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Credit Between CulturesFarmers, Financiers, and Misunderstanding in Africa$
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Parker Shipton

Print publication date: 2010

Print ISBN-13: 9780300116038

Published to Yale Scholarship Online: October 2013

DOI: 10.12987/yale/9780300116038.001.0001

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PRINTED FROM YALE SCHOLARSHIP ONLINE (www.yale.universitypressscholarship.com). (c) Copyright Yale University Press, 2020. All Rights Reserved. An individual user may print out a PDF of a single chapter of a monograph in YSO for personal use.date: 21 October 2020

Introduction

Introduction

A Golden Pendulum

Chapter:
(p.1) Chapter 1 Introduction
Source:
Credit Between Cultures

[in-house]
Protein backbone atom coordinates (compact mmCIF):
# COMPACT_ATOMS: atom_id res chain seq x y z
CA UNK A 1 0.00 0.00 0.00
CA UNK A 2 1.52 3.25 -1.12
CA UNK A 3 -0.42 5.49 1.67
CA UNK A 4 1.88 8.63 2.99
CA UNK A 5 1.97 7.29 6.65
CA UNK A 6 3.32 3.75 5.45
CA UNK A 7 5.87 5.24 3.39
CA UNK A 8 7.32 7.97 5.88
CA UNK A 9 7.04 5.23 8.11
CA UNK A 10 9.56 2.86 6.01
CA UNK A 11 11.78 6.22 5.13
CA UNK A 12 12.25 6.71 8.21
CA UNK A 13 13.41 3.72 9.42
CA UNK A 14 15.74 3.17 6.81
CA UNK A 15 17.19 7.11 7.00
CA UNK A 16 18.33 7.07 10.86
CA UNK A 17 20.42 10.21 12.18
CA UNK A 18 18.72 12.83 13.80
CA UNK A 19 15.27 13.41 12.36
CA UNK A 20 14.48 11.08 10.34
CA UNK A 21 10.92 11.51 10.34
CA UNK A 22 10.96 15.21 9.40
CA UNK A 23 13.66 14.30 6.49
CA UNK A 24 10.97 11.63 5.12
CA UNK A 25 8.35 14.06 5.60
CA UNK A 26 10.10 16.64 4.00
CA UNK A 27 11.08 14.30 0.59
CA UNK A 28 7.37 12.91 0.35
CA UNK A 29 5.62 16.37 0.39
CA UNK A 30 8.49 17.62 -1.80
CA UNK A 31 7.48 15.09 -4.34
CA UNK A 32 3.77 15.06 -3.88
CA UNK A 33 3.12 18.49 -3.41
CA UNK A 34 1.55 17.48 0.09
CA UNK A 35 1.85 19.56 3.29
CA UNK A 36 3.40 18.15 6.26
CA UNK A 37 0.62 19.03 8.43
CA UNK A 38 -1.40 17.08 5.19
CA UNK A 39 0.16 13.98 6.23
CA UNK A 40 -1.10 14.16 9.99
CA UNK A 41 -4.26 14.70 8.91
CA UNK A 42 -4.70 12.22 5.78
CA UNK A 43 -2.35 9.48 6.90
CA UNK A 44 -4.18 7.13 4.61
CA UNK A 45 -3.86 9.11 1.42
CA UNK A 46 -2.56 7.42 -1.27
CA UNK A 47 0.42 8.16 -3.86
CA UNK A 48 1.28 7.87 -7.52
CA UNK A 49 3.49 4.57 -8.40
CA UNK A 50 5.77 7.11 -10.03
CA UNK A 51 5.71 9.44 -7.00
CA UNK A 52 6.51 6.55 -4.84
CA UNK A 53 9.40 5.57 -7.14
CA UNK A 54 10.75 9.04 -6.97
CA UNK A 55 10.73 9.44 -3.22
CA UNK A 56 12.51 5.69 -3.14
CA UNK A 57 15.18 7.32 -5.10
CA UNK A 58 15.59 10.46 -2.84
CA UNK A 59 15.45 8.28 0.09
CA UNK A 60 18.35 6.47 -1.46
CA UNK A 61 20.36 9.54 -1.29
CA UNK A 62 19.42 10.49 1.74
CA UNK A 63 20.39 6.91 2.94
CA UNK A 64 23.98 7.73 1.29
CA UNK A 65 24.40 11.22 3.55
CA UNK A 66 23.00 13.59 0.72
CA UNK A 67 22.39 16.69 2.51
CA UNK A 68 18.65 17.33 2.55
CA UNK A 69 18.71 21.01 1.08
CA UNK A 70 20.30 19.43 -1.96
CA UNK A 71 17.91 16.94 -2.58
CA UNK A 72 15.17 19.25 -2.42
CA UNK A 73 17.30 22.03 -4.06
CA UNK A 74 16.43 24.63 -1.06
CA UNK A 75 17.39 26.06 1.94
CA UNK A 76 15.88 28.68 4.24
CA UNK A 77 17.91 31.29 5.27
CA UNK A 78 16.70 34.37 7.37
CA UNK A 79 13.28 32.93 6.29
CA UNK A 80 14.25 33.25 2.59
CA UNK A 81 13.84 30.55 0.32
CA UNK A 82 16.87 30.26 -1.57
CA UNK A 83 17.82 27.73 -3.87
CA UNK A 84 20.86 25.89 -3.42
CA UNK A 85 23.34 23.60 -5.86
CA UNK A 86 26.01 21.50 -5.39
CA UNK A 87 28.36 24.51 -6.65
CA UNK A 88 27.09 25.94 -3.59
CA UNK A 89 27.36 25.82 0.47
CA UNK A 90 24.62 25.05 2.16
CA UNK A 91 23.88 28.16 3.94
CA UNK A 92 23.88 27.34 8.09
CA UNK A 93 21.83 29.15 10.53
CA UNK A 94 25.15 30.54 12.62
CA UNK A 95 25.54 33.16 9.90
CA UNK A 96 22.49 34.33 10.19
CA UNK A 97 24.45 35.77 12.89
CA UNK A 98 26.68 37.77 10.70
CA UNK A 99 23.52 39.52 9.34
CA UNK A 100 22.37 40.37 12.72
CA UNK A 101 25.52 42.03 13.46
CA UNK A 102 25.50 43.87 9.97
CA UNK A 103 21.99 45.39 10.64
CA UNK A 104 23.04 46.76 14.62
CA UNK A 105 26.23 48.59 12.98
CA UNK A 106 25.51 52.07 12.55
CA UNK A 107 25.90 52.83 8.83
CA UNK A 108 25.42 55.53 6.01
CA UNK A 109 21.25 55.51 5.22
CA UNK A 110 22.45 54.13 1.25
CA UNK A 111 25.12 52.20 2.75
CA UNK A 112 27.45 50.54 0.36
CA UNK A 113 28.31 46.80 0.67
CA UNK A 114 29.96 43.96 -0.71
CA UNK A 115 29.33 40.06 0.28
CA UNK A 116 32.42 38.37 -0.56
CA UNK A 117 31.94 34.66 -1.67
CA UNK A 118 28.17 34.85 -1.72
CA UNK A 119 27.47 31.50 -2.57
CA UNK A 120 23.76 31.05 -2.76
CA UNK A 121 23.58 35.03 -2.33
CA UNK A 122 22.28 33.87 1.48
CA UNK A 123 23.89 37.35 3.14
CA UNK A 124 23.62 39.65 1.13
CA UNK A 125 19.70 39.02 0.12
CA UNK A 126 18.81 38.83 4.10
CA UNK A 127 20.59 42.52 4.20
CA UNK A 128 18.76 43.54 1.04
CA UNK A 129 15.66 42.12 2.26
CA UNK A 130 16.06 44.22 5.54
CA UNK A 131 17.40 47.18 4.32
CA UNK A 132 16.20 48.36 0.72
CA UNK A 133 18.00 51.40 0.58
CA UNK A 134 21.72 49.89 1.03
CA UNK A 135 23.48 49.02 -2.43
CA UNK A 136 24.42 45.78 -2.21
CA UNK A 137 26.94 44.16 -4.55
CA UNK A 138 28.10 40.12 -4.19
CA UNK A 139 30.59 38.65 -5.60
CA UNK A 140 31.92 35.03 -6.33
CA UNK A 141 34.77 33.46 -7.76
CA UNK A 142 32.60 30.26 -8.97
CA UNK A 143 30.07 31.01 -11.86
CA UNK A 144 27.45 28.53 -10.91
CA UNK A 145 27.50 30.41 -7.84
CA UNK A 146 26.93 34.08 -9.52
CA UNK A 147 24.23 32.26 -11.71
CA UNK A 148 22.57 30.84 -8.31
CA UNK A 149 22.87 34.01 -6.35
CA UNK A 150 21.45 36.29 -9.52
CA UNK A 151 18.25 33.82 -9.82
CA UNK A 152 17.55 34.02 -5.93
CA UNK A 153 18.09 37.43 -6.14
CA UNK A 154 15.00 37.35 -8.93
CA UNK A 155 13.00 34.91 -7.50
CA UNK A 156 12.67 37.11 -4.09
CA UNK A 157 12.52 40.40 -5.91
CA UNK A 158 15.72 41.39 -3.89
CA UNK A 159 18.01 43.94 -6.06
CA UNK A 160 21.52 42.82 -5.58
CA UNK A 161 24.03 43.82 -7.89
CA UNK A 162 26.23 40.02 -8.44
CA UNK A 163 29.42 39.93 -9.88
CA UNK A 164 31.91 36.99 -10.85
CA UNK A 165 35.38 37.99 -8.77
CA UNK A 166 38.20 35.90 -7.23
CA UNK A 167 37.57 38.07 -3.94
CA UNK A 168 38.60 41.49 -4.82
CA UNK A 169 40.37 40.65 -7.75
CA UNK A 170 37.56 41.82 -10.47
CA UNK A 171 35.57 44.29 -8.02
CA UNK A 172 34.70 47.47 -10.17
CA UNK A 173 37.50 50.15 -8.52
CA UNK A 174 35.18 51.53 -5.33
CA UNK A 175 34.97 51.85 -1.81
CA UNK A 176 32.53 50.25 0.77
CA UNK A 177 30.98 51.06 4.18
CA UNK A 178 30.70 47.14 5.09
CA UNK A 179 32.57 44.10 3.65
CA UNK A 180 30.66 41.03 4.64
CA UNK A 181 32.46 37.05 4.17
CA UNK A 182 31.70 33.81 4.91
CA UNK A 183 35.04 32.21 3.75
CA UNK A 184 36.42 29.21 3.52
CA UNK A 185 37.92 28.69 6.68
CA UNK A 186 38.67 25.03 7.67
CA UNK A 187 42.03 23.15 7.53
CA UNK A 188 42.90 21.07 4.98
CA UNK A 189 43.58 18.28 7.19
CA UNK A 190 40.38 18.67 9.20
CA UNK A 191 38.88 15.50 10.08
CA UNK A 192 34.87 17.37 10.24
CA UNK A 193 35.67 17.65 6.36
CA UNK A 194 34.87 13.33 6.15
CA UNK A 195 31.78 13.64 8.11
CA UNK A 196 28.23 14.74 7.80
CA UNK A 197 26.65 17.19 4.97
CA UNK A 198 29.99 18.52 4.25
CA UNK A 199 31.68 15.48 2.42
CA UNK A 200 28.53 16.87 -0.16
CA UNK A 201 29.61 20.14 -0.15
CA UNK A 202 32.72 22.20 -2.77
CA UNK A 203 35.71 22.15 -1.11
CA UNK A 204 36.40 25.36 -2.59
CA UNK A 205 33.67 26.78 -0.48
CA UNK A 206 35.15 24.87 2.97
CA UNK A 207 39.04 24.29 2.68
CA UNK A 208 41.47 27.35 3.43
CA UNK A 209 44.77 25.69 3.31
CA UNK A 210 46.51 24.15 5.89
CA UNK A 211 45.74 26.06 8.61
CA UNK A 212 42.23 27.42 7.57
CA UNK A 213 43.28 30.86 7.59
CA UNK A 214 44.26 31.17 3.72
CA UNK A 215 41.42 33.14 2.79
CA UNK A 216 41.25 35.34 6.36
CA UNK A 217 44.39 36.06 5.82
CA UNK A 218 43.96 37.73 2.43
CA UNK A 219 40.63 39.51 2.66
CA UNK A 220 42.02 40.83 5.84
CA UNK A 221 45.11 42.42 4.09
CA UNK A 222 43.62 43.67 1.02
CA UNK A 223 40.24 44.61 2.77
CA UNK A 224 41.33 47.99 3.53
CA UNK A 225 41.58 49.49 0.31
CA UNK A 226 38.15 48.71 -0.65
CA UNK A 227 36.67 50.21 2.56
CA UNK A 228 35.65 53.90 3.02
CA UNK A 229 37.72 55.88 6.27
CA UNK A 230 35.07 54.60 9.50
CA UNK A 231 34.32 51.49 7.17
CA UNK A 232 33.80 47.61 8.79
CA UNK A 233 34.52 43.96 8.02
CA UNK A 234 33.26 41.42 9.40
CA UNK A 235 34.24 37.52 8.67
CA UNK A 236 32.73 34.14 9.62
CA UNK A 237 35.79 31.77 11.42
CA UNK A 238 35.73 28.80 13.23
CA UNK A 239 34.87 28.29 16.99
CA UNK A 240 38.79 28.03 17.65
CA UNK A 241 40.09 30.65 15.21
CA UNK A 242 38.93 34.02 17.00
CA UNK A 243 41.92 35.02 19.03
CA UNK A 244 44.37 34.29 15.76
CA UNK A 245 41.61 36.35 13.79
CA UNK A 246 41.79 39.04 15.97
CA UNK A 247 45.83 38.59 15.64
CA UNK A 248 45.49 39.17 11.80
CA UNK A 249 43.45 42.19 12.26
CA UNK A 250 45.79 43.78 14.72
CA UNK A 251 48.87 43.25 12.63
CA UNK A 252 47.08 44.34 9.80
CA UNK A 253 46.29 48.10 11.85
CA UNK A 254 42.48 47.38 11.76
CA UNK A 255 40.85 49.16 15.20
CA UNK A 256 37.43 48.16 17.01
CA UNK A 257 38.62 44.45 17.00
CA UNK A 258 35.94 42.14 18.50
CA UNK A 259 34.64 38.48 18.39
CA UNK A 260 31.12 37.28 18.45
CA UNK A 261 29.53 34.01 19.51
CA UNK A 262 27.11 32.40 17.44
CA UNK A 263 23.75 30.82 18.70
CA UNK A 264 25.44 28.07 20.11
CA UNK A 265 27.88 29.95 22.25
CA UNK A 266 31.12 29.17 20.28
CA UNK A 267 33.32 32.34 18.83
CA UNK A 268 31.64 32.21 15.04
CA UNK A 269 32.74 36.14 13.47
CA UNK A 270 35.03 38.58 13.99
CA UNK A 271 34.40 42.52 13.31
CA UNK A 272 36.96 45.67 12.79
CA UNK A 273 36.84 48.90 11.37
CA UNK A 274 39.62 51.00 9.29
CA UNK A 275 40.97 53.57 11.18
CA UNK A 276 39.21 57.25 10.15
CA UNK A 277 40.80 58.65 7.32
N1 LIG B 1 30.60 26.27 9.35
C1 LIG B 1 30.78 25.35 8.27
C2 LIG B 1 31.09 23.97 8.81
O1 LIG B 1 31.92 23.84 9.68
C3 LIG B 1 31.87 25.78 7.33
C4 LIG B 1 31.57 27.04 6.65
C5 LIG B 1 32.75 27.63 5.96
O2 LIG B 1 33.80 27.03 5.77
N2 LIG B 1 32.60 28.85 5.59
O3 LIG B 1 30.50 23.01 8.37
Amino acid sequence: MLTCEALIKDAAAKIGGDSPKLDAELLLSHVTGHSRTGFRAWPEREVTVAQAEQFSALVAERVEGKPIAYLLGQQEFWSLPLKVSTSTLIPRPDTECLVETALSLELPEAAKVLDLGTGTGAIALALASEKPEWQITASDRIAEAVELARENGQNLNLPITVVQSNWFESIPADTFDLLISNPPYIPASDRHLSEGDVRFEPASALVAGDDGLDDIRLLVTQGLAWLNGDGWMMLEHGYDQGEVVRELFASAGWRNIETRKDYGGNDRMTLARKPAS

Author(s):

Parker Shipton

Publisher:
Yale University Press
DOI:10.12987/yale/9780300116038.003.0001

This chapter introduces the main study of this book, which focuses on the efforts of Luo-speaking people and others in Kenya to make sense of, and cope with, foreign interventions in the form of credit. It discusses how by both insiders' and outsiders' judgments, tropical Africa, and western Kenya within it, are short of capital for agriculture and other productive uses. The chapter reveals that credit has been a standard response of international aid agencies to reports of declines in Africa's per capita agricultural production or rises in its population. It has come by itself or tied together with training, extension, marketing infrastructure, pricing interventions, conditional requirements about exchange rates, and free emergency relief. However, the philosophy, language, and career incentives of aid officials have been geared to the idea that poor people and countries must borrow.

Keywords:   Luo-speaking people, credit, tropical Africa, western Kenya, international aid agencies

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